Religious Beliefs of the Indians of Yucatan in 1545
Report of Francisco Hernandez
When our people discovered the kingdom of Yucatan they found crosses there, and one cross in particular which was made of stone and mortar, of a height of ten palms, and was erected in the center of a court or enclosure, very prominent and fair, and crowned with battlements; it stands alongside of a sumptuous temple and is very much frequented by a great number of people. This is on the island of Cozumel, which lies near the mainland of Yucatan. It is said that this cross was really adored as the God of Water or Rain; as often as there was a drought they went to sacrifice quail before it, as will be told later. When asked whence or through whom they had first heard of that sign, they replied that a very handsome man had once passed through their country and that he left it with them, that they might always remember him by it. Others, it is said, answered that it was because a man more resplendent than the sun had died on that cross. This is referred to by Peter Martyr in chapter I of his Fourth Decade.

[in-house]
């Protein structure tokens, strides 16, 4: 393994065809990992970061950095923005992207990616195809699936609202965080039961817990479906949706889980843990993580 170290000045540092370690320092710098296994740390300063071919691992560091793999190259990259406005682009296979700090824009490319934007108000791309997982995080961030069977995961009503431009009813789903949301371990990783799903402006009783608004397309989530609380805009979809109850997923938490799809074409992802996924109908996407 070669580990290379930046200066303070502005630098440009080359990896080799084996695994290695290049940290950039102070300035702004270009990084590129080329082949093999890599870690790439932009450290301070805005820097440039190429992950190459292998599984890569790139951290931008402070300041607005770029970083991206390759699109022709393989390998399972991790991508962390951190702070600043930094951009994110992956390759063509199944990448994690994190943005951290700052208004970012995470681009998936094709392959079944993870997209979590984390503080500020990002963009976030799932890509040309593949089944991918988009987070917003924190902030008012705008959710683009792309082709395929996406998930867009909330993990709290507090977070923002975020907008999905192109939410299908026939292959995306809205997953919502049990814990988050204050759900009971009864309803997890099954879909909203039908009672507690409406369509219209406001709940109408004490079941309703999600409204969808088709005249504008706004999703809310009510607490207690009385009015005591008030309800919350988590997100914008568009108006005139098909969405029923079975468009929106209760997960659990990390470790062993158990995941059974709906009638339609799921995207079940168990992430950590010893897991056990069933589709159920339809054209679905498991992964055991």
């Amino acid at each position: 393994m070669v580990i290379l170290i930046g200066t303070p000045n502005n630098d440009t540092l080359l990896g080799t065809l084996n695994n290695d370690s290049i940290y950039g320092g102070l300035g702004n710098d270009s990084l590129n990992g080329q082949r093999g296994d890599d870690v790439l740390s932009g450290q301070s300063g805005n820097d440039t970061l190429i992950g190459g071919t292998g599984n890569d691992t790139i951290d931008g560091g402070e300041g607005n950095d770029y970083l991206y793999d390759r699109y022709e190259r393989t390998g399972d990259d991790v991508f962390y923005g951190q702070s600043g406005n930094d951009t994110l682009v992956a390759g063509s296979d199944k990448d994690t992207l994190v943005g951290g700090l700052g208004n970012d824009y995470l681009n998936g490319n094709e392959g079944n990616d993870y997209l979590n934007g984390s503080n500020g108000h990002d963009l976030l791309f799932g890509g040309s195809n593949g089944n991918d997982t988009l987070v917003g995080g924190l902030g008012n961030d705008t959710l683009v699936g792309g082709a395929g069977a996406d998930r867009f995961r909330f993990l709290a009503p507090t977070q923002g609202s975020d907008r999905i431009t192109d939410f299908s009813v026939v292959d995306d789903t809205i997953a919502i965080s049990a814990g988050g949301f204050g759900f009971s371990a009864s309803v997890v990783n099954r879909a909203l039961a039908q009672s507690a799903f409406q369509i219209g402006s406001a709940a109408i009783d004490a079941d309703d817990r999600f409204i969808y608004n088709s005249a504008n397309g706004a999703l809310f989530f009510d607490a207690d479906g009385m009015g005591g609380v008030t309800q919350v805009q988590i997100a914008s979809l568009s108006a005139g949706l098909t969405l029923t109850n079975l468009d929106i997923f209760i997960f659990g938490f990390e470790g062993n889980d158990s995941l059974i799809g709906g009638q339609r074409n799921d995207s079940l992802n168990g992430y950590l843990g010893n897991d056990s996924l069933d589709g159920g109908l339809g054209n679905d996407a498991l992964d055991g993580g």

I shall refer to another tale or report which is very unusual and new regarding the Indies, and which until now has not been found in any other part of them. As this kingdom, on account of its close proximity to it, comes within the jurisdiction of my bishopric of Chiapa, on one of my visits I disembarked and remained at a very healthy port. I met there a clergyman, good, so it seemed, of mature age and honest, and [one] who knew the language of the natives from having lived there several years. As it was necessary for me to return to my episcopal residence, I nominated him as my vicar, and ordered and entreated him to travel inland and visit the Indians there and preach to them in a certain way in which I instructed him. After a certain number of months (I even believe it was one year), he wrote to me that on his trip he had met a principal lord or chief, and that on inquiring of him concerning his faith and the ancient belief all over his realm, he answered him that they knew and believed in God who was in heaven; that that God was the Father, the Son, and the Holy Ghost. That the Father is called by them Içona, and that he had created man and all things. The Son's name was Bacab, who was born from a maiden who had ever remained a virgin, whose name was Chibirias, and who is in heaven with God. The Holy Ghost they called Echuac. They say that Içona means the great Father. Bacab, who is the son, they say killed Eopuco, and flagellated him, crowning him with a crown of thorns, and placed him with arms extended on a pole, not meaning that he should be nailed to it, but tied (and in order to show him how, the chief extended his own arms), where he finally died. He was dead for three days, but on the third day he returned to life and went up to heaven, and he is there with his Father. After this immediately came Echuac, which is the Holy Ghost, and he filled the earth with all it needs. When asked what Bacab or Bacabab meant, he said it meant the son of the great Father, and that Echuac meant merchant. And very good merchandise did the Holy Ghost bring to this earth, for he filled men with all their faculties, and divine and abundant graces. Chibirias means mother of the Son of the great Father. He added, furthermore, that at a certain time all men would have to die, but he did not seem to know anything of the resurrection of the flesh. When asked how they came to know all these things, the chief replied that the lords taught their sons, and in this manner it descended from one age to another. They also assert that in olden times, long ago, there came to the land twenty men (he gave the names of fifteen of them), but because they were very poorly written, and furthermore as they do not have great importance for this report, I do not copy them. Of the five others the vicar says he could not obtain their names. The principal one was called Cocolcan, and they called this one the God of all kinds of fevers. Two of the others are the Gods of fish, still another two the Gods of farms and homesteads [landed properties], still another was the God of Lightning, etc. They all wore long gowns or mantles, and sandals for their feet. They had long beards, and wore nothing to cover their heads. These men ordained that the people should go to confession and should fast, and some people fasted on Fridays because on that day Bacab had died. The name of this day (Friday) is Himis, and they honor it in their devotion on account of the death of Bacab. The chiefs (caçiques) know all the particulars of those things, but the common people believe only in the three persons, Içona and Bacab and Echuac, and in Chibirias, the mother of Bacab, and also [in] the mother of Chibirias called Hischen, whom we consider to have been Saint Ann. All this above stated is from information I have received in a letter from that reverend father whose name is Francisco Hernandez, and I still have his letter among my papers. He also stated that he took the said chief to a Franciscan friar who lived near there, and that the caçique repeated all he said before the friar, and they remained both greatly surprised at it. If all those things just stated are true, it would seem that that part of the land had been (long ago) informed about our Holy Faith, for in no other part of the Indies have we ever found such news. It is true that in Brazil, which belongs to the Portuguese, it was stated that traces of the wanderings of Saint Thomas the Apostle had been discovered, but such news could not very well fly over through the air, and furthermore it is quite certain that the country and kingdom of Yucatan give us more special and singular cases to ponder over, and of far greater antiquity, if we think of the great, exquisite, and admirable way the most ancient buildings are constructed, also of a certain lettering in queer characters which are not found anywhere else. Finally these are the secrets which only God knows.